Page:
Supervisor of Baltimore Police Gun Trace Task Force Set to Plead Guilty

Wayne Jenkins

The former supervisor of the corrupt Baltimore Police Gun Trace Task Force is set to plead guilty on Friday, according to court records and his attorney.

Court records show former Sgt. Wayne Jenkins is scheduled for a rearraignment on that morning in U.S. District Court, and his attorney, Steve Levin, confirmed he will be entering a guilty plea.

Jenkins will become the sixth Baltimore officer charged in the federal racketeering case to plead guilty. He was one of three officers slated to go to trial on Jan. 22.

Levin declined to comment further, including specifying which counts Jenkins is pleading guilty to and whether he is cooperating with authorities.

Prosecutors allege Jenkins led a unit that robbed drug dealers and innocent civilians, and in some cases directed that drugs and guns seized by the unit be re-sold on the streets. Sometimes, prosecutors said, Jenkins pretended to be a federal agent to conceal his identity. His unit falsified court documents to cover its tracks — or didn’t file paperwork at all — and also raked in tens of thousands of dollars in unearned overtime pay from the city, according to the indictment.

Judge vacates conviction of man who feds say had drugs planted by Gun Trace Task Force officer
Jenkins was later hit with additional charges alleging that in 2010 he was involved with planting drugs on a suspect who had fled from police and crashed. Federal prosecutors say Det. Sean Suiter was duped into recovering the drugs from the scene. Suiter was killed in November, one day before he was set to testify before a federal grand jury investigating the claims.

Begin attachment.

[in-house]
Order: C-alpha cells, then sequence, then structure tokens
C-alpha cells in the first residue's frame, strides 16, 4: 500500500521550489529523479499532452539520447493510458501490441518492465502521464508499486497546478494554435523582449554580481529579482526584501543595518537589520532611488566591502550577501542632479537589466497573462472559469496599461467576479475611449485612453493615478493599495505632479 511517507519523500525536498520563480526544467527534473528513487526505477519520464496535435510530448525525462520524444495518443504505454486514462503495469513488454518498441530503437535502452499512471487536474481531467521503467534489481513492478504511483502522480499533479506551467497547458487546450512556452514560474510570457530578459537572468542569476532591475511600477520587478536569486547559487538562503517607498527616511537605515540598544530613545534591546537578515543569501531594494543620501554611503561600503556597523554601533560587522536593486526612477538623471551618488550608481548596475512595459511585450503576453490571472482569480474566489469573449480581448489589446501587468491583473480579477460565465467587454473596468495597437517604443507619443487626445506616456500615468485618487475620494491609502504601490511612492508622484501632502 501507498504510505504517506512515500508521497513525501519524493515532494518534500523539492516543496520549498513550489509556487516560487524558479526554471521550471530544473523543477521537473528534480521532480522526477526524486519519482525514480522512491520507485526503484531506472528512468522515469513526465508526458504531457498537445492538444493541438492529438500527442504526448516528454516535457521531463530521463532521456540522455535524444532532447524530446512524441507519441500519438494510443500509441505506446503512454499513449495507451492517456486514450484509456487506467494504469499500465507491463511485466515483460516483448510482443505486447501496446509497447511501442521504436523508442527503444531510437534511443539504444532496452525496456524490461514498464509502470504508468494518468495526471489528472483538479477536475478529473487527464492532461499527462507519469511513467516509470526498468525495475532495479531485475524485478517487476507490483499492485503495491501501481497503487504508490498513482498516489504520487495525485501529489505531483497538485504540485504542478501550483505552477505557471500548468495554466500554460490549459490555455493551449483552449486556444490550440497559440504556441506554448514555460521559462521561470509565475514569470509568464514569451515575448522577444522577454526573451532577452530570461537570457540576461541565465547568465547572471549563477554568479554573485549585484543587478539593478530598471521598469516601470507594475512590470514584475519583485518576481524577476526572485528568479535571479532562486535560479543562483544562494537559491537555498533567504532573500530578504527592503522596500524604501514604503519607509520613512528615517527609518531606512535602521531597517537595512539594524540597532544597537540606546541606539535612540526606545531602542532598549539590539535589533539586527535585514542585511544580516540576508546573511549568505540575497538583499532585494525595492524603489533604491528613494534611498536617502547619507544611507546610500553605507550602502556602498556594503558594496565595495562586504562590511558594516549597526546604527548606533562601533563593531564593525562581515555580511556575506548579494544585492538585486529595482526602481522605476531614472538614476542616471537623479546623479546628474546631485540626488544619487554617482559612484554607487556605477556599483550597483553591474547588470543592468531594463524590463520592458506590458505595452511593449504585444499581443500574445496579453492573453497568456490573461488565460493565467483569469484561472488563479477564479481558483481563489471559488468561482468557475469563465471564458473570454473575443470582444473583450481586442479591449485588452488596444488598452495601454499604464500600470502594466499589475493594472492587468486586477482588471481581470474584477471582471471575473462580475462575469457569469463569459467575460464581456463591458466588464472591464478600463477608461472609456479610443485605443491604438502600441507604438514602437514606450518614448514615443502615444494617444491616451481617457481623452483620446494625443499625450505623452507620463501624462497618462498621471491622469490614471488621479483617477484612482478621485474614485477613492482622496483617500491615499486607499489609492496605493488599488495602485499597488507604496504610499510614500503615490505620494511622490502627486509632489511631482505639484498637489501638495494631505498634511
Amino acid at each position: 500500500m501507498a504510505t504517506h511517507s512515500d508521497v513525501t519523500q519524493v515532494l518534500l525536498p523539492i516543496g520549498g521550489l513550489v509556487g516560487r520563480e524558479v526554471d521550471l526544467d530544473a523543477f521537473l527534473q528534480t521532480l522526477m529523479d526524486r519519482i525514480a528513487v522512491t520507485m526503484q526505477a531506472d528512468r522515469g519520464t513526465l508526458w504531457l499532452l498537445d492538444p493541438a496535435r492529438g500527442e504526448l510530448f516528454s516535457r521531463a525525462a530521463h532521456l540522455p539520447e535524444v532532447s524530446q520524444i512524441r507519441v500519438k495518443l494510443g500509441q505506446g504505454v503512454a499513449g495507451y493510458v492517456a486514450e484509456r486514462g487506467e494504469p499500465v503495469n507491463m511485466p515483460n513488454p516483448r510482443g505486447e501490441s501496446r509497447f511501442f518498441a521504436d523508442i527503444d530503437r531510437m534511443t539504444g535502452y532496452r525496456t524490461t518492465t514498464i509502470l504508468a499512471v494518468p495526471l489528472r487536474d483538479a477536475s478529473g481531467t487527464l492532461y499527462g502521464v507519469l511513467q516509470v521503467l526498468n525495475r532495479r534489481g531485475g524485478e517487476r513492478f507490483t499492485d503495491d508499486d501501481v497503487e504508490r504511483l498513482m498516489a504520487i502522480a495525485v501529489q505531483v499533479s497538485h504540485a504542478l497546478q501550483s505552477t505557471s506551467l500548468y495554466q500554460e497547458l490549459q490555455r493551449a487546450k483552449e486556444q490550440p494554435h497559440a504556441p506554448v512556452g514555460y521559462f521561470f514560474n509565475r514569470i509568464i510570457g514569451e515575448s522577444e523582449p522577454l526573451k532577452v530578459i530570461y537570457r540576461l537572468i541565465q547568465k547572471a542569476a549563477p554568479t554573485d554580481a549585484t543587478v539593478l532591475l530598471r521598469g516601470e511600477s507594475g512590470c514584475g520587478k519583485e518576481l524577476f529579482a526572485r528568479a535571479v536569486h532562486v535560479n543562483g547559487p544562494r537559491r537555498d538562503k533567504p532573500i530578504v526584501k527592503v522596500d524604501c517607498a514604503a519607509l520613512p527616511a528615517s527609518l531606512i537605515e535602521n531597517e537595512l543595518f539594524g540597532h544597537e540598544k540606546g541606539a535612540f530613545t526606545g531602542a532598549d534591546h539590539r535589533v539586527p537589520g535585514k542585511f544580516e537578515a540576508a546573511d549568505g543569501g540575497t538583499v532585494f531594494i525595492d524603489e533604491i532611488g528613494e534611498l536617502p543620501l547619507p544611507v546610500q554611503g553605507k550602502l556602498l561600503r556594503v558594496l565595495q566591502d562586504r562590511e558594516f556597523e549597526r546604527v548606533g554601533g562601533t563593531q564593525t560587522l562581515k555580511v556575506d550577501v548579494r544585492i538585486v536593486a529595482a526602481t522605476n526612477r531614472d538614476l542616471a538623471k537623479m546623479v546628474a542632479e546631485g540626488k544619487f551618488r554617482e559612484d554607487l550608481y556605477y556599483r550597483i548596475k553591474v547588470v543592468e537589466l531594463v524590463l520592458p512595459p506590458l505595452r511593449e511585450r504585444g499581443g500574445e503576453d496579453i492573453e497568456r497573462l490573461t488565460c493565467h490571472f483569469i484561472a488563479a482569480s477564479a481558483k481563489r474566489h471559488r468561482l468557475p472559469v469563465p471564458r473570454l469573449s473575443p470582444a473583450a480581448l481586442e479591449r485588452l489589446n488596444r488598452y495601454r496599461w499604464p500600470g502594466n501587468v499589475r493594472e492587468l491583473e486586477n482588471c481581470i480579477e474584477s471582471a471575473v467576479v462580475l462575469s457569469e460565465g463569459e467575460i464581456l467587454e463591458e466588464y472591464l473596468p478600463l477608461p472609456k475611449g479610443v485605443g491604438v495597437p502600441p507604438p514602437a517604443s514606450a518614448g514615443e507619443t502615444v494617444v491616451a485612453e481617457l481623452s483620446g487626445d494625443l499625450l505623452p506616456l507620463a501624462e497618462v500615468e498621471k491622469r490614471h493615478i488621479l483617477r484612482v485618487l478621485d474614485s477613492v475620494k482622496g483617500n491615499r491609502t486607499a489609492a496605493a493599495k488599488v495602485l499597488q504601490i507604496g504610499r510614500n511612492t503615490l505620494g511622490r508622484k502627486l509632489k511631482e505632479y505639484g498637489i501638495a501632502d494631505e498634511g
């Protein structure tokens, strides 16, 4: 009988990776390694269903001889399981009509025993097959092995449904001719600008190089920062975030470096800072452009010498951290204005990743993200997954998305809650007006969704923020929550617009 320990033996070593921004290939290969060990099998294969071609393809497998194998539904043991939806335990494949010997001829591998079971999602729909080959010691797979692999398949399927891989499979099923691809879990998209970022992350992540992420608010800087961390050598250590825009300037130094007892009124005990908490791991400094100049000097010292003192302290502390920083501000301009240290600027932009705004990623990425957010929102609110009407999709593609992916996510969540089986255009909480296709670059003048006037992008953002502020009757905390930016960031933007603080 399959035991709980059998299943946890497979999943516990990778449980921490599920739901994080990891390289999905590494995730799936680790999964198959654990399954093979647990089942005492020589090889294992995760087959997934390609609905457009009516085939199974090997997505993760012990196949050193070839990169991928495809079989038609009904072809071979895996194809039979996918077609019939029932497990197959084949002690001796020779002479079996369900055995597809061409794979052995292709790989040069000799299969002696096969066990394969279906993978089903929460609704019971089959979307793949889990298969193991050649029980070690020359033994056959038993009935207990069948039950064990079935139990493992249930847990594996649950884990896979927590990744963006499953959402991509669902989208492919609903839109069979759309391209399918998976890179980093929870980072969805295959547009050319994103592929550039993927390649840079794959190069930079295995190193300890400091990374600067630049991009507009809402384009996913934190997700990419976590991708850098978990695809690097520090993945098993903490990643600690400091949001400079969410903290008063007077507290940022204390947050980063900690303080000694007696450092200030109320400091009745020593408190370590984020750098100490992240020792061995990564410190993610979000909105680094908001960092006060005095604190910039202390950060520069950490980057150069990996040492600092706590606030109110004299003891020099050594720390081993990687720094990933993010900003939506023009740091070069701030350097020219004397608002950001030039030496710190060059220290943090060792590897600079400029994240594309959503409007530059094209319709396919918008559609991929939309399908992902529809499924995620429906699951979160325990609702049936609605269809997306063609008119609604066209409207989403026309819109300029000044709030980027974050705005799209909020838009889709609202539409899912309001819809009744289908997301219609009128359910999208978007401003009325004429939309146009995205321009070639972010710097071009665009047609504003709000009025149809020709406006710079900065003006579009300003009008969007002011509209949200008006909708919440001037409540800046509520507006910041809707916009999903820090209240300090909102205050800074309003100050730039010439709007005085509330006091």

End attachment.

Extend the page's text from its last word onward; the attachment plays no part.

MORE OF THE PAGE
The case may be the biggest corruption scandal to hit the Baltimore police department: Seven officers from a single high-profile unit were indicted in February and charged with racketeering conspiracy, the result of a wiretap investigation by federal authorities that also included placing recording devices in police vehicles. An eighth officer from the unit was indicted in August.

A former city officer who was working for police in Philadelphia also has been charged with participating in the conspiracy.

The alleged crimes took place during a federal civil rights review of the police department, and stretch back years to when some of the officers were in other units in different parts of the city. One of the officers who pleaded guilty had been promoted to a Drug Enforcement Administration task force.

The fallout from the indictments has included hundreds of dropped court cases that relied on the word of the officers, with the public defender’s office saying thousands of cases have been compromised. Notices for dozens of civil claims also have been filed with the city.

Jenkins previously had been under investigation in a 2014 case in which a man arrested by police said drugs were planted in his vehicle. Walter Price’s attorney said closed-circuit television footage cast doubt on the charging documents filed by Jenkins’ partner and approved by Jenkins, and a city prosecutor formally made a complaint with police internal affairs. Months later, Jenkins was investigated in a separate case for driving into a suspect who was fleeing on foot.

Police officials have largely refused to discuss their handling of the gun task force officers or answer questions about the officers’ pasts.

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